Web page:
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High School Outreach at LSU

by Gutfreund, Zevi Issue: Summer 2016

“High School Outreach at LSU”

Undergraduates’ attitudes about learning history have been shaped long before they matriculate to university. Many students do not like the rote memorization that some high school history courses still require. Many others have a fascination with the past but are discouraged from studying history by their families and growing public opinion that career prospects in fields associated with history are dwindling. Still others satisfy their history requirements with Advanced Placement or Dual Enrollment classes in high school and never take a college history course. These are some of the causes for the declining rate of history majors in American universities, as reported in the March 2016 issue of Perspectives on History. Two months later, that journal published a set of general guidelines that history professors can follow to boost enrollment in the coming years.

At Louisiana State University, the history department has launched a range of recruiting projects. This includes writing letters to prospective students, sending faculty members to monthly application orientations, and redesigning the lower-division curriculum to encourage more first-years to try a history course. Along with these ventures came an enthusiastic outreach effort to teachers and students at high schools in Baton Rouge and South Louisiana. The department decided to do this because, since students declare their majors before they enroll at LSU, many never consider taking a history course. We hoped to change this perception by working with high school teachers to introduce their students to the exciting ways they can study history in a university setting.

This effort is possible because the department has a concentration in secondary education, called the Geaux Teach program. This allows students to graduate from LSU in four years with a B.A. in history and certification to teach social studies in Louisiana schools. Geaux Teach provided the department with a list of more than 100 alumni who teach in local schools, along with other social studies teachers who serve as mentors to current undergraduates. The high school outreach committee has visited classrooms in five Baton Rouge schools and plans to visit more in the future. We solicited these meetings in part to expand our recruiting efforts, but in the process a larger collaboration between university and high school teachers has begun. Initially, we offered to provide the expertise and resources of LSU faculty to our colleagues in secondary education. But those meetings showed that academic historians can learn just as much about instruction and technology from speaking with high school teachers.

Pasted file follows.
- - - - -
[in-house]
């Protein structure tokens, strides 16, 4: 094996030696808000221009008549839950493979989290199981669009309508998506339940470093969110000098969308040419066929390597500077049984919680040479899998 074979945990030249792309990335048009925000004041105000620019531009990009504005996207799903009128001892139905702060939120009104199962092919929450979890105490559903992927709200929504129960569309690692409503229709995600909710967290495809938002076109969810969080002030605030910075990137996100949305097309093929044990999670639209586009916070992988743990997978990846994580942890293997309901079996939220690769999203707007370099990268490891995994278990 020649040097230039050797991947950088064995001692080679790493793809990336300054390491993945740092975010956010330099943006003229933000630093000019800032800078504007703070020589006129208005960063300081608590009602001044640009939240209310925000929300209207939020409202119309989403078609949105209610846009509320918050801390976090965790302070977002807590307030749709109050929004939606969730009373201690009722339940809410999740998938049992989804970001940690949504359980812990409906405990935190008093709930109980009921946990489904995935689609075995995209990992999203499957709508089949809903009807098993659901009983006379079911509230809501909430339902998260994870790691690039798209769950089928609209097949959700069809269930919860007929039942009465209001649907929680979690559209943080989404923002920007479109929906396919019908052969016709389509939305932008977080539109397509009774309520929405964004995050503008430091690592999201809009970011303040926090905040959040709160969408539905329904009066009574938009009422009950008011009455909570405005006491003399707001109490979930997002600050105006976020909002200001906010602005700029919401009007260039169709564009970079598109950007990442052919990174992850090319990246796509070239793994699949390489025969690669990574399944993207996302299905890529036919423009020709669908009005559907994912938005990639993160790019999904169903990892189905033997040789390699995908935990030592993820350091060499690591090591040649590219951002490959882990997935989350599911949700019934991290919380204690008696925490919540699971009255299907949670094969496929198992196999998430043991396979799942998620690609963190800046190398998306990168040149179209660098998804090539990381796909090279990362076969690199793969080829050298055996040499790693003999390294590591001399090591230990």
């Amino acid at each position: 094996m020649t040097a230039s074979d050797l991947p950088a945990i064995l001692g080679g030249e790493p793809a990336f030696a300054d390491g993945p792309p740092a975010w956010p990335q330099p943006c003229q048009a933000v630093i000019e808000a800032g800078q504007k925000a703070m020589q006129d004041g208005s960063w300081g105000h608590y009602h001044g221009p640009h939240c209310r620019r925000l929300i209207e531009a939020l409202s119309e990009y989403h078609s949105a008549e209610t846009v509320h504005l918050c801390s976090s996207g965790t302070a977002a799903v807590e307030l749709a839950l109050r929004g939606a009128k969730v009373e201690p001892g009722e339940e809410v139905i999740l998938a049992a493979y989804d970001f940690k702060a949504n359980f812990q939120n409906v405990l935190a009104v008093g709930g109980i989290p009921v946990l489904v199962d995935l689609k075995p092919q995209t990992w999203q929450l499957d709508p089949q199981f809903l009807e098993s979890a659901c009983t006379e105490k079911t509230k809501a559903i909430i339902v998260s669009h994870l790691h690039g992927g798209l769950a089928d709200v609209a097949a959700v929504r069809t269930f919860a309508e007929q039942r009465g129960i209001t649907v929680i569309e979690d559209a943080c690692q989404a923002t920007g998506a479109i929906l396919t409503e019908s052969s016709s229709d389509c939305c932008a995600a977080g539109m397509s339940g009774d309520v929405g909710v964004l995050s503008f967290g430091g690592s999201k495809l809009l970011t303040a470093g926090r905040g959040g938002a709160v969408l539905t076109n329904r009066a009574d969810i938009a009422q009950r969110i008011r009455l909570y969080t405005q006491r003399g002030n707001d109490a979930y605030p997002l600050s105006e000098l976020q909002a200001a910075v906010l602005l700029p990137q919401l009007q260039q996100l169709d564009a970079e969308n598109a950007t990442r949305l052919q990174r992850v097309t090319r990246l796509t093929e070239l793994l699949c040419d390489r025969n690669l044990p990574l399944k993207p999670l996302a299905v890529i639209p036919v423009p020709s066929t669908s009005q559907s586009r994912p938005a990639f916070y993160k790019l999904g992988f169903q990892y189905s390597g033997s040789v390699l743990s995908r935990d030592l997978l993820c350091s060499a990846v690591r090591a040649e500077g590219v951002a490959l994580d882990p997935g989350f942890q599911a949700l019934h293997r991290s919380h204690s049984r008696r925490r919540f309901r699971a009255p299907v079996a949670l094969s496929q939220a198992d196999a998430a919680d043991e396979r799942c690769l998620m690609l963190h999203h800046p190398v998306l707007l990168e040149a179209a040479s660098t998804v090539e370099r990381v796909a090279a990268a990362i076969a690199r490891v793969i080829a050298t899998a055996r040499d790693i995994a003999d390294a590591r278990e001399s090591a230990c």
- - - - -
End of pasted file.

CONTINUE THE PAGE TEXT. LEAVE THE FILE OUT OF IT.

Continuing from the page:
Those campus visits turned into engaging discussions with teachers who shared our goal of getting students excited about studying the past. We began with a simple question: how can we, as academic historians, help teachers prepare their students for college history courses? The teachers had many ideas that helped our plan of action. Although many were LSU alumni, they felt disconnected from the academic community of their alma mater. So we have created a Listserv to notify alumni, teachers, and anyone who is interested about guest speakers and other department events. Others expressed interest in returning to campus to observe undergraduate lectures—both to satisfy their own passion for history as well as to study the teaching strategies of their favorite professors. So we organized an LSU History Teachers’ Day to coincide with the professional development date for the East Baton Rouge Parish school district. Twenty-five teachers came to hear lectures, meet with faculty, and brainstorm future collaborations. In addition to existing courses, the teachers asked if professors would give supplemental lectures on their areas of expertise. As a result, we now have a list of twenty lectures that faculty are happy to give, about topics ranging from “Slavery and Race Relations in the World of Ancient Greece” to “Cold War Berlin and the Fall of the Wall” to “The Statue of Liberty in U.S. Immigration Debates.” Our colleagues have volunteered to give these lectures to school groups who visit LSU, or even to visit the students in their high school classrooms if that is more convenient.